The Digital Twin is the point at which all information about an asset is merged from the CAD data to the live cycle information. Parameters, programs and libraries via the automation devices can also be stored here. This enables automated data exchange from design to simulation. "Actually, Digital Twin is old hat," says Adrian Langlouis, Solution Architect, Discrete Industries at SAP. "Manufacturers of smart devices use the digital image from their service module for service, and plant operators use their maintenance module to define maintenance intervals." So far, manufacturers and operators have a one-sided view of what's happening in their own modules; in the future they should share their contents with each other.
Modern digital twin
"A modern digital twin is created when information about the physical product is exchanged between all parties on a cloud platform such as the SAP Asset Intelligence Network. Manufacturers, service partners and plant operators each receive an individualized view of the plant, "explains Adrian Langlouis.
For the manufacturer, using the digital twin in the asset network is a service portal where he can provide documentation, 3D models, maintenance instructions or health scores of the asset, and set up self-service capabilities for the customer, such as ordering directly Spare parts by selection on the 3D model.
Plant operators receive a uniform view of the digital machine file and, if required, can create a service ticket directly in the customer portal and order spare parts from the original manufacturer or via a connected 3D print marketplace from SAP. Optimization potential opens up by waiving the stockpile of printable slow-movers.
Optimization of maintenance with predictive maintenance
By analyzing historical machine data from the control and sensor systems, deviations and error patterns can be detected and used to monitor systems or optimize maintenance cycles. The SAP Predictive Maintenance and Service solution delivers the necessary data models and algorithms to model and monitor assets through regularly calculated and visualized health scores and integration with SAP maintenance and service solutions.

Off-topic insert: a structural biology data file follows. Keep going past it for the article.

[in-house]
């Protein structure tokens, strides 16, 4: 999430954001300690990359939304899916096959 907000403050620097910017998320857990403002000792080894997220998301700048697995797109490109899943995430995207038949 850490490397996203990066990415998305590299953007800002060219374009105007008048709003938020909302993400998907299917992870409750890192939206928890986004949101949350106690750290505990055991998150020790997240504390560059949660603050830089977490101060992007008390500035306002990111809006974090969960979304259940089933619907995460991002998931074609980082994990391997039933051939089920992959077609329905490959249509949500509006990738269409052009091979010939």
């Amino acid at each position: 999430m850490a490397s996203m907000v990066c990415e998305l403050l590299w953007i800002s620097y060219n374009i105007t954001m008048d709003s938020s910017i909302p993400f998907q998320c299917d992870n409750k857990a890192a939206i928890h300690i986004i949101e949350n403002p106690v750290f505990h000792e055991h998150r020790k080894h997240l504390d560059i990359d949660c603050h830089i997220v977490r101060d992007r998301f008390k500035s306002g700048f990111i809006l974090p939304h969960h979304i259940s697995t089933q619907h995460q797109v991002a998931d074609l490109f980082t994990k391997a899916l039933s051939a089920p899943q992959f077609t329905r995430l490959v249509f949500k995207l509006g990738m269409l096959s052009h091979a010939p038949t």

Manufacturers with a variety of identical machines at the customer's sample size can deliver a particularly solid data for the Health Score and either offer self-monitoring and predictive maintenance as a service or facilitate the maintenance of the customer. In any case, maintenance cycles can be optimized and, in some cases, considerable cost savings. As far as the database is concerned, maintenance on the part of the operator and service on the manufacturer side are nothing more than two sides of the same coin.
With industry skills shortages, service organizations or maintenance departments find it difficult to retire or retire with experience. One way out of this dilemma is to use Augmented Reality (AR) for maintenance. Visualizing maintenance instructions step-by-step through an 3D model with data glasses allows more complex maintenance tasks to be carried out even for inexperienced employees. But if support is needed, an experienced technician can be videoed in to help colleagues on the job.
At the SAP and Mitsubishi Electric showcase, the technician can place a mobile device, such as an industrial tablet, directly on top of the robot, and get the 3D model in front of the physical product. The 3D model shows him which part to swap and how to do it. AR technology can greatly simplify and optimize the work of the service technician.
Equipment as a Service (EaaS)
With full connectivity to device data and remote monitoring, plant builders can position themselves as full-service providers, providing their entire services in service-level agreements and assuming responsibility for plant maintenance and availability. While manufacturing companies can outsource such unproductive activities and focus on value-added activities, the manufacturer benefits from customer loyalty and better continuity and sustainability of its sales streams.
On the basis of universal data transparency, it is possible to consistently develop new business models away from device sales and towards service offerings such as "pay-per-use". In doing so, the machine or plant remains the property and responsibility of the manufacturer, who calculates the performance or the output on the basis of a metric to the customer. Existing examples from the industry include the number of printed pages for printing presses, operating hours for construction equipment and the amount of compressed air in compressors.
"I see a very clear business model in the fact that customers may not buy the system anymore, because the investment is too high for them. Instead, they use the service, which is billed according to a pay-per-use model, where the customer generates added value. This is an enormous potential for us, our customers and their customers to set up new business models, "says Thomas Lantermann, Senior Solution Consultant at Mitsubishi Electric, describing his vision. The customer receives an all-inclusive package with guaranteed availability under Service Level Agreements (SLAs).